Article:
Did you know that what you eat and drink can greatly affect your moods?
Think about a time when you felt tired, irritable, sad or anxious, but couldn’t figure out why. Chances are that it was related to what you were eating or drinking in some way. Most of us don’t think about how food affects our moods. But knowing a few key strategies can make a huge difference in how you feel every day, and can be a game changer if you’re dealing with regular mood swings.
Rule #1 – Get hydrated!
When you feel sluggish and you’re having trouble focusing, stop and ask yourself how much water you’ve had to drink that day. The body is about 60% water and every cell in the body relies on having enough water to function properly. Mild dehydration can lead to fatigue, headaches, trouble concentrating, bad moods and cravings for sweets. Aim to drink half your body weight in ounces. For example, a person who weighs 150 pounds should drink about 75 ounces of water per day. You should drink more when you sweat, exercise, or drink alcoholic or caffeinated beverages.
Balance your blood sugar
When your blood sugar spikes, you have a lot of quick-burning energy for a short time (think about kids eating candy). Then when your blood sugar crashes, your energy plummets. You get “hangry” and you want more quick-burning carbohydrates NOW. This blood-sugar rollercoaster wreaks havoc on your moods.
To avoid this, first of all, don’t skip meals. Eating a meal every 3-5 hours keeps your blood sugar in a comfortable range throughout the day. Next, make sure every meal and snack has plenty of protein, healthy fats and complex carbohydrates to give you sustained energy. In other words, focus on eating whole foods (straight from the ground or animal) and balancing your meals. Sugar and processed white-flour foods put you on the blood sugar rollercoaster. Save them for special occasions.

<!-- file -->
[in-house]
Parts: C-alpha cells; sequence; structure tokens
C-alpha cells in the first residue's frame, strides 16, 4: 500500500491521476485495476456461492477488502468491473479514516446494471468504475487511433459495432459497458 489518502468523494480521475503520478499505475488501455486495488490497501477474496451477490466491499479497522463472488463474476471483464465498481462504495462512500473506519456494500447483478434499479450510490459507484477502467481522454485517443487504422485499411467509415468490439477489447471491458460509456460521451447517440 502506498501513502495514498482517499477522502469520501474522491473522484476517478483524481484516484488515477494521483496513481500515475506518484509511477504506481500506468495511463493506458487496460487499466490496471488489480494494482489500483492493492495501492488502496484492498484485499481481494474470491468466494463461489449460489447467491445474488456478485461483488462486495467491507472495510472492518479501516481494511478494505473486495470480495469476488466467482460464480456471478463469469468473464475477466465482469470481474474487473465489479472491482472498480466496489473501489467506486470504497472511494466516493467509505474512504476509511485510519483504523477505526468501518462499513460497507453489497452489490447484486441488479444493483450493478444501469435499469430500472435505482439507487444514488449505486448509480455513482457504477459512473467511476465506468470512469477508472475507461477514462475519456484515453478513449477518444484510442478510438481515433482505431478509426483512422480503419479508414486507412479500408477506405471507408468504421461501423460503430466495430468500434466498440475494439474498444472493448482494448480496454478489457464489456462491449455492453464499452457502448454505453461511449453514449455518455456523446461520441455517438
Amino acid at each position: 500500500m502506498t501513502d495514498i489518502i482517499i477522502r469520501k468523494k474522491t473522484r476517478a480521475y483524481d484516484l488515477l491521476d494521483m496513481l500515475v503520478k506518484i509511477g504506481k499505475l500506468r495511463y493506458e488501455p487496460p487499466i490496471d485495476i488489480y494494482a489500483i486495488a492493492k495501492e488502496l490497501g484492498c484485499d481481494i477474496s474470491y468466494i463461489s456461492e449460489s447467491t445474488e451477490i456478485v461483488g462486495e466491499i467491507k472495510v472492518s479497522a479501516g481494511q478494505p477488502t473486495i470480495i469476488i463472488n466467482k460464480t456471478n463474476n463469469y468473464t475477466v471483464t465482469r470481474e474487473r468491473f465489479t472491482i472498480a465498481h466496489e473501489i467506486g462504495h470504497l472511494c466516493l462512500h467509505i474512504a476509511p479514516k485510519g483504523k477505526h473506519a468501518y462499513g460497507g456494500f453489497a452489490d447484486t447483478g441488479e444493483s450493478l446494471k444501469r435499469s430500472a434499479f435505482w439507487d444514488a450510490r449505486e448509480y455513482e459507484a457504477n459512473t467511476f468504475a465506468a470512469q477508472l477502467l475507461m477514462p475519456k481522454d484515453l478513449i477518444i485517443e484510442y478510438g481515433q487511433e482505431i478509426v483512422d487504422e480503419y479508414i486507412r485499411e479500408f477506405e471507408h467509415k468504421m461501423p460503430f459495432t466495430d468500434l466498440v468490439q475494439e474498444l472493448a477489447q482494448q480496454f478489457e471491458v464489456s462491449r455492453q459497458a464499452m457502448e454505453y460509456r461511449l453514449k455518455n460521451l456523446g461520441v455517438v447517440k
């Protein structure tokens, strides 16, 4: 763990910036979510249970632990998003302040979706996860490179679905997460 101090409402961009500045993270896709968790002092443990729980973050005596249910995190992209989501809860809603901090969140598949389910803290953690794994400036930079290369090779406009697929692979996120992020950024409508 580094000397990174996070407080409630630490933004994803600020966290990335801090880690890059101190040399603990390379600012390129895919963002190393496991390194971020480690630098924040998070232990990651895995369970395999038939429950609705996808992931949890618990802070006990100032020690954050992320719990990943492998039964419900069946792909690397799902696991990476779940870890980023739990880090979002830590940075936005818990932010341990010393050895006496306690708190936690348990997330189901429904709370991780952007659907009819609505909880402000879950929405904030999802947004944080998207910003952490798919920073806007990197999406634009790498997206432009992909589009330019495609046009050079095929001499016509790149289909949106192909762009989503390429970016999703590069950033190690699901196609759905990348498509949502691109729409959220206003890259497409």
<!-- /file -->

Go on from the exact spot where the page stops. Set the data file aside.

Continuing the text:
Moderate your alcohol intake
Alcohol can be a double-edged sword with your moods. Emotionally, you tend to have higher highs and lower lows when you’ve been drinking. When you first start drinking, it’s common to feel more excited, confident, affectionate, trusting, happy and invincible. But with more drinks or daily drinking, you’re more likely to feel sad, depressed, anxious, irritable or angry. Many people can have one or two drinks without problems, but if you’re dealing with mood swings, monitoring your alcohol intake is a good idea.
Be savvy about caffeine
Like alcohol, caffeine can be a double-edged sword. Caffeine in moderation can increase mental focus and reduce anxiety and depression. But too much can increase nervousness, irritability and anxiety. Also, drinking caffeine too late in the day can impair good sleep, and chronically impaired sleep can make your moods worse. People metabolize caffeine at different rates, so there is no specific amount that you should or shouldn’t have. But if you’re dealing with mood swings, consider how much caffeine you’re getting and at what time of day.
Boost your serotonin
Serotonin is your feel-good neurotransmitter. It stabilizes your moods and supports feelings of well-being and happiness. It also helps with good sleep, which benefits your moods as well. To boost your serotonin:
- Eat the foods that help make serotonin. Your body uses the amino acid tryptophan and B-vitamins to make serotonin. Foods with these nutrients are fish, poultry, dairy, eggs, dark leafy green vegetables, nuts/seeds, tofu (if you tolerate soy), legumes and whole grains.
- Eat fermented foods. Gut bacteria are involved in making 95% of the body’s serotonin. Support a healthy microbiome by eating fermented foods such as organic plain yogurt or kefir, sauerkraut, kimchi and kombucha (watch out for added sugars). Fermented vegetables are found in the refrigerator section of the store and not in the canned foods section. Remember that beneficial gut bacteria feed on dietary fiber, so eat plenty of vegetables, fruits and legumes to support these allies.
Finally, remember that gut health, food sensitivities and hormonal imbalances can affect your moods. If you’re having chronic mood problems, contact us at Radiance Functional Medicine for an assessment of what’s going on with you.